24 June 2015
The wisdom of the serpent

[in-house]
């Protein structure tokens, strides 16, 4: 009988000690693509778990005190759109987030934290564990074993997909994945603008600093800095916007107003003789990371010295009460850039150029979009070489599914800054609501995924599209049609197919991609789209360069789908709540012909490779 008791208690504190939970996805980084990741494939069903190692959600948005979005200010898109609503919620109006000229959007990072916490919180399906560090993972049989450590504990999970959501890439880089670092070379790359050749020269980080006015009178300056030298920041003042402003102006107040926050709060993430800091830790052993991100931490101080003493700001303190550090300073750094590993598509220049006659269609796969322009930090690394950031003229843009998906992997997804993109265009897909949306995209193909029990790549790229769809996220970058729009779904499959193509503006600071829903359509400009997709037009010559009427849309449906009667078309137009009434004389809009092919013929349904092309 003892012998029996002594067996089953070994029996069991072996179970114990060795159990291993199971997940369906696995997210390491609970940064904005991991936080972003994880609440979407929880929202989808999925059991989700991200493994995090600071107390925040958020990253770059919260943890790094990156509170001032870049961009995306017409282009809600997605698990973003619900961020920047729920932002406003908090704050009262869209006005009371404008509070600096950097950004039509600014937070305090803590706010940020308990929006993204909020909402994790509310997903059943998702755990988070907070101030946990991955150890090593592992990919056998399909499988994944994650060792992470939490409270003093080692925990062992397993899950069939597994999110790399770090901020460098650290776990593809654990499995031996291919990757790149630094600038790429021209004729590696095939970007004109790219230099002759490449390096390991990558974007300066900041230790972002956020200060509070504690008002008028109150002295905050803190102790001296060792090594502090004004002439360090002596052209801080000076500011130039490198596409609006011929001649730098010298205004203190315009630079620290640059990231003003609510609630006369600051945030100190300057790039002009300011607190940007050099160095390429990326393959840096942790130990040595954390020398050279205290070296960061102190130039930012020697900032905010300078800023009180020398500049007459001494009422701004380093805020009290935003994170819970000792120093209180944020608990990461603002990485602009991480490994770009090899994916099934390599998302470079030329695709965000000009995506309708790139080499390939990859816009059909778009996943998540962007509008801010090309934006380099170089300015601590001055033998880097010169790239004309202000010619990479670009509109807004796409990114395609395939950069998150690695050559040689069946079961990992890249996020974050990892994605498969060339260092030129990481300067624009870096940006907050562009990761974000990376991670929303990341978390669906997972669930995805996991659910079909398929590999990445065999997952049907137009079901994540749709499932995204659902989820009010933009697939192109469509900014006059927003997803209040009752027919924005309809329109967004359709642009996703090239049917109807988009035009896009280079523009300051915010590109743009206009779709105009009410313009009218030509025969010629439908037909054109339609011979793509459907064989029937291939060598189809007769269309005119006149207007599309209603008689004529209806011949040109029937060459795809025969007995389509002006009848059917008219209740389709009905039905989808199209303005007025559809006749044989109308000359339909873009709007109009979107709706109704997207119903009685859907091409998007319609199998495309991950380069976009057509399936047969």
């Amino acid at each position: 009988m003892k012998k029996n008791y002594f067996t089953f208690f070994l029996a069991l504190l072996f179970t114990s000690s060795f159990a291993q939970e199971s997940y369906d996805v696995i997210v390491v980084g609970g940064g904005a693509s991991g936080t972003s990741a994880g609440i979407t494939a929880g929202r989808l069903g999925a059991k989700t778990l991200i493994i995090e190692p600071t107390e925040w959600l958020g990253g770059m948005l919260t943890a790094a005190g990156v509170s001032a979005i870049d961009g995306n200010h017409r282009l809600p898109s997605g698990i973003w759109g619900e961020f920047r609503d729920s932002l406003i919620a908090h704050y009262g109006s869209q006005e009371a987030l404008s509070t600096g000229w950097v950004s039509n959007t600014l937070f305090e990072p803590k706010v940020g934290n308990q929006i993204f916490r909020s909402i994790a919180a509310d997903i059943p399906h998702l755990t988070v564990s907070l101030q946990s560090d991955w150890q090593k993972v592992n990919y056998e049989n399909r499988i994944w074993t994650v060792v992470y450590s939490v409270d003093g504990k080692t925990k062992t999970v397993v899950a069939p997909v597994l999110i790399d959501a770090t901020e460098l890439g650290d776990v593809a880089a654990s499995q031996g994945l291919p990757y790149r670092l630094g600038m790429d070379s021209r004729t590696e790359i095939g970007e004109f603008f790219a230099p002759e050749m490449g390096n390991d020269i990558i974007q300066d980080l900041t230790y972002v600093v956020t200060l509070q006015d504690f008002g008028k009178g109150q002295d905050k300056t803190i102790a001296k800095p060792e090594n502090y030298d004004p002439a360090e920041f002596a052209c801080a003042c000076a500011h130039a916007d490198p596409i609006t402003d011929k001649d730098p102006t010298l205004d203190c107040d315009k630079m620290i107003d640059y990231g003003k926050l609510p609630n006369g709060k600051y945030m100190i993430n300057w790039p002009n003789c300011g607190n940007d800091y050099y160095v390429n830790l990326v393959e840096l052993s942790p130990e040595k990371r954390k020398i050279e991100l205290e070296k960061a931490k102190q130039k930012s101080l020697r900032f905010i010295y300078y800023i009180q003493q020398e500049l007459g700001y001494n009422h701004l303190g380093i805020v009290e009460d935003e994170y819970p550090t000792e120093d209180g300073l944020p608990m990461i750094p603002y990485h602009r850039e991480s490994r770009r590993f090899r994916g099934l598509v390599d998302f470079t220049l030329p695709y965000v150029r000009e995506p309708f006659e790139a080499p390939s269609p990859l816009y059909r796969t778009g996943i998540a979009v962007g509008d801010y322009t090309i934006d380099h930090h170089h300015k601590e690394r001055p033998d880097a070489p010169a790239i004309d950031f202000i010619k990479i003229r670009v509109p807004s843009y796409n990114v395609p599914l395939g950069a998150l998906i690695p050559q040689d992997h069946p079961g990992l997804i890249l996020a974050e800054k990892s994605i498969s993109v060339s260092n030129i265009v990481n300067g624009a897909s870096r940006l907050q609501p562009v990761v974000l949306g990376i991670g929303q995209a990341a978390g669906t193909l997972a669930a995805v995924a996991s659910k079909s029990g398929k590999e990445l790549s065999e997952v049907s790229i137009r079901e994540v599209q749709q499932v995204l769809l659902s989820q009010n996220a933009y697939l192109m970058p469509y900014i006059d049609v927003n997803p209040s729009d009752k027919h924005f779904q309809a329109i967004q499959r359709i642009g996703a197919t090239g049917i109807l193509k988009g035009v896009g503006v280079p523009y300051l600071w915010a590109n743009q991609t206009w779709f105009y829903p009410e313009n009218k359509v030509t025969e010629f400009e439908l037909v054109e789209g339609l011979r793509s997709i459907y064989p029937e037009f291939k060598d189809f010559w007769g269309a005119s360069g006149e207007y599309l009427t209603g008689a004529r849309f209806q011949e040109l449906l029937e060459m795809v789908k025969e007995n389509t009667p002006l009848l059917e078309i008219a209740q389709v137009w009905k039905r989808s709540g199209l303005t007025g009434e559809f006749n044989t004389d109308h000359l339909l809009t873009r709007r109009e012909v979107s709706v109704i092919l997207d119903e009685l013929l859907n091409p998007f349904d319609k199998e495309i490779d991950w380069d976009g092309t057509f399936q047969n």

The predictable Republican criticisms of Pope Francis's encyclical Laudato Si are starting to come in. Since Republicans must affect piety and dare not criticize so popular a Christian leader, they can't simply dismiss Bergoglio's criticisms of capitalism and materialism by saying there's no God or that the Pope is an idolater. Instead, they must attempt to draw some line dividing the topics on which the Pope is competent to comment from those to which his opinions are irrelevant. Many may do this not long after or not long before denying a "separation of church and state" in their country. In the New York Times, David Brooks seems disappointed that the Pope is unworldly. To him, Bergoglio's condemnations of competition and acquisitiveness indicate a lack of "moral realism." For Brooks, "moral realism" generates "practical strategies for a fallen world" while recognizing "the obvious truth that the qualities that do harm can often, when carefully directed, do enormous good." Where the Pope sees egotism and selfishness, Brooks sees enlightened self-interest. "Within a regulated market, greed can lead to entrepreneurship and economic innovation. Within a constitution, the desire for fame can lead to political greatness." At the core, Brooks is repeating an old argument against the so-called "social gospel." Since the 19th century, preachers of a social gospel have argued that Christianity is concerned with the poor above all. Brooks doesn't attempt to say otherwise, but while social-gospel Christians typically call for redistribution of wealth, Brooks argues, like many critics of the social gospel before him, that if you want wealth to redistribute, you have to welcome (if not practice) capitalism. He has a typically Anglo-American faith -- one part the digest version of Adam Smith's "invisible hand," another part James Madison's checks and balances -- that self-interest can be "channeled" to serve the common good. He has a 21st century faith that wealth can solve our current environmental problems by fueling further technological innovation, but he doubts whether the Pope would permit the kind of competitive creativity that alone, in Brooks's mind, can bring about the desired results. Brooks rightly credits many advances in global standards of living to competitive entrepreneurship, but if he's right to argue that the Pope is blind to these facts, he seems equally blind, if not simply dismissive, of the dangers the Pope perceives, preferring to treat Bergoglio as if he were some crazy hippie out of the 1970s: uninformed if not misinformed, resentful and above all naive. The Pope may be "a wonderful example of how to be a truly good person," but in this world, Brooks argues, "The innocence of the dove has to be accompanied by the wisdom of the serpent." I don't know if that last metaphor is intentionally provocative or simply clueless; in any event it's a false dichotomy. The "wisdom" Brooks compares to Francis's "innocence" is really just another form of faith. Brooks's faith is that capitalism is a perpetually self-correcting machine that alone is capable of solving whatever problems it creates while improving our lives as no other economic system can. The Pope may believe a lot of odd things himself, but I suspect that he would find Brooks's particularly faith misplaced. Whether he'd call it "innocent" or not is another matter. Who, then, is the wiser man?